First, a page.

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December 2016 Update

By January 4, 2017No Comments

 Market Scorecard


 Monthly Commentary

What a way wrap up 2016 in the markets.  Stocks around the globe continued their march higher in December with small cap stocks outperforming large cap, international and emerging market stocks.  The US dollar index also extended it’s rally over the previous month against most major currencies.  Dow 20,000 was within reach but the index didn’t quite make it there.  We’ll have to wait until at least 2017 until we see that level broken.  As we remarked last month, the markets appear to be pricing in a lot of pro growth/pro inflation policies in the U.S. due a Trump administration.  There’s been a lot of speculation, but we’re getting very close to finding out what policies will be proposed and ratified.

Making international news, Italy’s PM Renzi resigns after the country voted not to expand the PM’s power and weaken governmental checks and balances.  They also appear to be bailing out one of their oldest and largest banks due to too many bad loans on their balance sheet.  Because of the size of the country within Europe, Italy has the potential to destabilize the EU and the Euro.  John Mauldin has long said that we’ll find out if the Euro is a currency or an experiment.  2017 may bring us closer to finding out.  Although in the meantime, The European Central Bank expanded its quantitative-easing program to exceed 2.2 trillion euros ($2.4 trillion) by the end of 2017, buying at a reduced monthly pace with the caveat that it can step up or prolong purchases if needed.  Russia and other non-OPEC nations joined together in rare and coordinated effort to reduce crude output.  The agreement reached calls for non-OPEC members to reduce output by 558,000 per  day.  I imagine this is a big benefit for US frackers who can quickly ramp production while using derivatives to hedge against another drop in the price of oil.

Trump’s focus on China as being a currency manipulator and benefiting from poor trade deals has been one of the things we’re expecting to see in the form of legislation.  Hedgeye Risk Management had an interesting take in the daily note to clients on 12/28 which we’ve highlighted a piece of here:

“To the naked eye of a less-informed populist like Trump, the U.S.’s disadvantage comes across as the result of bad trade deals and unfair trade policies on the behalf of the Chinese government. From our vantage point, that’s only half true at best.

Specifically, the U.S. doesn’t have a series of bilateral issues with China and other key trading partners; in 2015 it ran trade deficits with 101 countries. One hundred and one. The broad-based nature of our bilateral trade deficits is not likely to be the result of “bad deals” or “unfair practices” as Trump and his national trade team have repeatedly suggested.
Rather, it’s more likely the result of a country that consistently runs a net national savings deficit – it either over-consumes, over-invests or both. Countries like China and Mexico have simply taken advantage of the desire of U.S. consumers to over-consume insomuch that large multi-national companies have taken advantage of cheap, surplus foreign labor by offshoring production in pursuit of higher profit margins. The evidence in support of this conclusion is overwhelming to say the least.”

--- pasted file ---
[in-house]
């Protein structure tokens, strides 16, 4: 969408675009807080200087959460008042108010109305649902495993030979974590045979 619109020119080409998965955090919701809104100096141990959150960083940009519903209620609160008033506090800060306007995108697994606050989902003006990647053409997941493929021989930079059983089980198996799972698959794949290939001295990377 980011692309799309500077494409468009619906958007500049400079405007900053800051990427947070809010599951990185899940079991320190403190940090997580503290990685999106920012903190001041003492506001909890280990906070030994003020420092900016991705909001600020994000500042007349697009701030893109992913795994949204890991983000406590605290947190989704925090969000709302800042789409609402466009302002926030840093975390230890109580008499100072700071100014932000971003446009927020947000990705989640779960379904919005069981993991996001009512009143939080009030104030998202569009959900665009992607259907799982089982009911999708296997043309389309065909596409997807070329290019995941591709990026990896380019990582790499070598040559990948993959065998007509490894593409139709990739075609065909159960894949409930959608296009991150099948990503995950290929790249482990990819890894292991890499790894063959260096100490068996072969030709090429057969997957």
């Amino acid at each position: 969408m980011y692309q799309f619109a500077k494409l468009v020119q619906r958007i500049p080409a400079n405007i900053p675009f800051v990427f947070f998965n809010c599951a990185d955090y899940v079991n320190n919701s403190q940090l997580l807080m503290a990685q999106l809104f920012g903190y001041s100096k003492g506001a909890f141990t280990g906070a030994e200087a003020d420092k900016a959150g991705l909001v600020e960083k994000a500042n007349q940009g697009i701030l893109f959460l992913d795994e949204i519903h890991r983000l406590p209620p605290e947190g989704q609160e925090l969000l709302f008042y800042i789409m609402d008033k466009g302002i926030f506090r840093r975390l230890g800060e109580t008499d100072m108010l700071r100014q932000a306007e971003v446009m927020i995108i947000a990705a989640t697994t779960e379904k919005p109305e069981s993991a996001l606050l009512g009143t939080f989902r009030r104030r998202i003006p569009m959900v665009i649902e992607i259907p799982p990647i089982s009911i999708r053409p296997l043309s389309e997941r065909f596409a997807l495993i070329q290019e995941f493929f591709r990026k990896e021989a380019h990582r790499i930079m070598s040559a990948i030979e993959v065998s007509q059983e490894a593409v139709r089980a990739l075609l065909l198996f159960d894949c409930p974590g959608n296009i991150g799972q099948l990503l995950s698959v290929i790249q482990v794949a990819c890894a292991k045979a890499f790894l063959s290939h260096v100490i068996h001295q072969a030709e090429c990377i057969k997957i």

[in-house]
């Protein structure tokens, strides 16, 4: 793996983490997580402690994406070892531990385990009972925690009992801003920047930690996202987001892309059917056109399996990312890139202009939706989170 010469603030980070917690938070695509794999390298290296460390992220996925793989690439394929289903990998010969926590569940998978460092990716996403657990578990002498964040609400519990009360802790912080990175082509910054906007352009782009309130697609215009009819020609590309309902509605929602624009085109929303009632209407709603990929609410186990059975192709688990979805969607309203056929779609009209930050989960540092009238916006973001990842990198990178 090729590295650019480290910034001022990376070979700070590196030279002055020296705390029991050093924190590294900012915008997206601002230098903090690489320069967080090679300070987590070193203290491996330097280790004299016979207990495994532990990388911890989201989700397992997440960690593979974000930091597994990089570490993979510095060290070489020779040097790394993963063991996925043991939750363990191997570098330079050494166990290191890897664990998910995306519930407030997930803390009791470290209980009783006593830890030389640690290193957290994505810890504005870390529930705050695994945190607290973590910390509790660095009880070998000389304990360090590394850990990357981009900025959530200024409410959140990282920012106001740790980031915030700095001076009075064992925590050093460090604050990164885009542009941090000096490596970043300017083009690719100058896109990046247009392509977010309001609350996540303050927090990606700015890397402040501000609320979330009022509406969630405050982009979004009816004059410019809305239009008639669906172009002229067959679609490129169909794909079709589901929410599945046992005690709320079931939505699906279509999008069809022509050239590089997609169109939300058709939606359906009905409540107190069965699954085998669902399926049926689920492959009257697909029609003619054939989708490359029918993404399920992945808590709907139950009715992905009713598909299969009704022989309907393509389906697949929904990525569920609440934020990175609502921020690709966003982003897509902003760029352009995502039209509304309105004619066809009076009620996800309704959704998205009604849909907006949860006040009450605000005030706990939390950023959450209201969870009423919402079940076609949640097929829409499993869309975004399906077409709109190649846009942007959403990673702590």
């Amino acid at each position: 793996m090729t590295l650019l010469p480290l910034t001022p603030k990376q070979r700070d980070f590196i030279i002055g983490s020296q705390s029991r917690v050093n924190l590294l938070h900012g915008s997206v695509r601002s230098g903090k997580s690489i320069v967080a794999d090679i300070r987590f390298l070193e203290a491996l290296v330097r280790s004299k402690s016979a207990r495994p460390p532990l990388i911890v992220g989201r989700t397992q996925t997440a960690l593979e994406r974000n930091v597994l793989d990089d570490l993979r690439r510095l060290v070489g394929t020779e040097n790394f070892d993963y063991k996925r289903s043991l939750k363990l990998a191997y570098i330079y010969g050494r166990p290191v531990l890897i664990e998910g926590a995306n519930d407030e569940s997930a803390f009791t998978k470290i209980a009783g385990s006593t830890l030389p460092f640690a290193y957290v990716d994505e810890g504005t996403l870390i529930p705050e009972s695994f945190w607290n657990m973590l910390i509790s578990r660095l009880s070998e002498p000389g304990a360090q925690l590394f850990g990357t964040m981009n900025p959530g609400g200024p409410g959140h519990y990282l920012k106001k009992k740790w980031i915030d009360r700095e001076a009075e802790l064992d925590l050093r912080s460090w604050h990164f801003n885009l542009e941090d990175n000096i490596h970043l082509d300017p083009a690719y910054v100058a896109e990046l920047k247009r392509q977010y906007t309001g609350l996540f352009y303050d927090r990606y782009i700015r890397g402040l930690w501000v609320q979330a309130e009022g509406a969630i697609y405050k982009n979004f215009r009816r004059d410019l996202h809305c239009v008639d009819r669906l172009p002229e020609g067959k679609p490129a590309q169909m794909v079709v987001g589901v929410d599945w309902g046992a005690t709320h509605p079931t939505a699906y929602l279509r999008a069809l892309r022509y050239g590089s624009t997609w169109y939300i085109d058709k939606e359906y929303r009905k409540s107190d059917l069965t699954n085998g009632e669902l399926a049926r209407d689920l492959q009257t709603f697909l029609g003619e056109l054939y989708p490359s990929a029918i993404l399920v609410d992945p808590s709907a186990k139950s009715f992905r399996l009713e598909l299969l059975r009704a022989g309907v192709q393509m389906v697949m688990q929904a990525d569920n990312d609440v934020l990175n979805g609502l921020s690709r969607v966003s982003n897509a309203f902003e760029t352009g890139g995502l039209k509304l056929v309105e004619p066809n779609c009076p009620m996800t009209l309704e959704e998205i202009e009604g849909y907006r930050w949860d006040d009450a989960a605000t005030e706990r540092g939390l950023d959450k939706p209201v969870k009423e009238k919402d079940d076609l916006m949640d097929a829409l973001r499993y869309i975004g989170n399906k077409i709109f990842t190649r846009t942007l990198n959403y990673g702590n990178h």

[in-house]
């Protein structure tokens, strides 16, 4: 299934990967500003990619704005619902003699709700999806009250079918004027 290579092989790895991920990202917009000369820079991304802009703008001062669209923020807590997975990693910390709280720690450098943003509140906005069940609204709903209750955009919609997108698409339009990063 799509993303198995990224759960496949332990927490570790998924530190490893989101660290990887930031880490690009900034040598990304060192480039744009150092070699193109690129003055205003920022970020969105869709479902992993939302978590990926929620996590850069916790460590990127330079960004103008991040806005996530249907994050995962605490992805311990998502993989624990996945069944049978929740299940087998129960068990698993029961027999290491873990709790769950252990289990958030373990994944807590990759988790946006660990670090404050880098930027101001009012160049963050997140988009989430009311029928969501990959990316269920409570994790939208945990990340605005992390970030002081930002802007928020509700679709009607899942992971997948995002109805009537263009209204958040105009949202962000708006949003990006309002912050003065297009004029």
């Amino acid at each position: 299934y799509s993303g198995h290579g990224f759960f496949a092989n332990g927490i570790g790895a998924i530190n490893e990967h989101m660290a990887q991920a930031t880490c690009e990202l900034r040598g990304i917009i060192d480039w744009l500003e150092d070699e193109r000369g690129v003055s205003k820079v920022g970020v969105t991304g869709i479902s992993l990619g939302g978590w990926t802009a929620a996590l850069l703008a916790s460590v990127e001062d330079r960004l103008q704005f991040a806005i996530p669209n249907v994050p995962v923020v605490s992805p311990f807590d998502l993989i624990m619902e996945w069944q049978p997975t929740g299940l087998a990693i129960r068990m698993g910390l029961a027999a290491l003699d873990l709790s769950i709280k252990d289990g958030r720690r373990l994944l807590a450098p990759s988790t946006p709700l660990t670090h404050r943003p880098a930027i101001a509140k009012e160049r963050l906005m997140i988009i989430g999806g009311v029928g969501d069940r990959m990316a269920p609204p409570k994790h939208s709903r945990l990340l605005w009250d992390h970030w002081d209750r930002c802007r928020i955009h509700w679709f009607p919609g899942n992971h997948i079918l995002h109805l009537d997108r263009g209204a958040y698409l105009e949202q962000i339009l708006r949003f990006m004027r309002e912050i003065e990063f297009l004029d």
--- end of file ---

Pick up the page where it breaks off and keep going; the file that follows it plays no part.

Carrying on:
Firms all across Wall Street and beyond are still trying to figure out what a Trump presidency means for US growth.  We’ve seen inflation and growth expectations increase fairly substantially since the election.  Even Steven Schwarzman of Blackstone is talking up the potential for the U.S. economy…

“The changes as a result (of the election) are going to be very substantial in many areas, but particularly in the business community and the financial area. You’re going to have a very substantial reversal in regulations of all types…. if you look at the architecture of the financial world, it’s going to change very substantially…. this is as big a change happening all at once — I’ve been in finance for, I don’t know, 45 years? This will be the biggest…. When you have changes like this that are so profound, it’s going to drive higher GDP. It’s going to make the US a more friendly place for foreign capital. And it’s going to have significantly accelerated growth not just for financial institutions but for the country as a whole….So, this is like very important. It’s very important. And it’s not just about some stocks for financial companies, although that would be a nice thing. It’s much bigger and more impactful over a much longer period of time.”

John Mauldin had a great update in mid-December on current market valuations and his thoughts related to Trump.  You can read that update here:



Part of Trump’s tax proposal is that intermediate imports won’t be able to be deducted for US corporations.  It means that American jobs depend on turning these imports into finished products. If companies have to pay higher tariffs or are unable to offset the cost of these imports against their income for tax purposes, the outcome could be messy.


This chart below shows the top trading partners for the US and other countries that might be affected by trade policies going forward.

Consumers appear to be more confident and something Trump can certainly claim (and has).  It’s too early to tell if this will translate into higher retail sales and consumer purchases.  Currently, retail stocks have been weak and underperforming the broader rally in stocks.


We’ll releasing our Q4 Macro Views walk through in the coming weeks which we’ll highlight these topics (amongst others) in much greater detail.

If you have any questions please contact us directly.  If you’re interested in a topic that you’d like us to address, please email us so we can include them in future updates.


Best Regards,

Jared Toren
CEO & Founder


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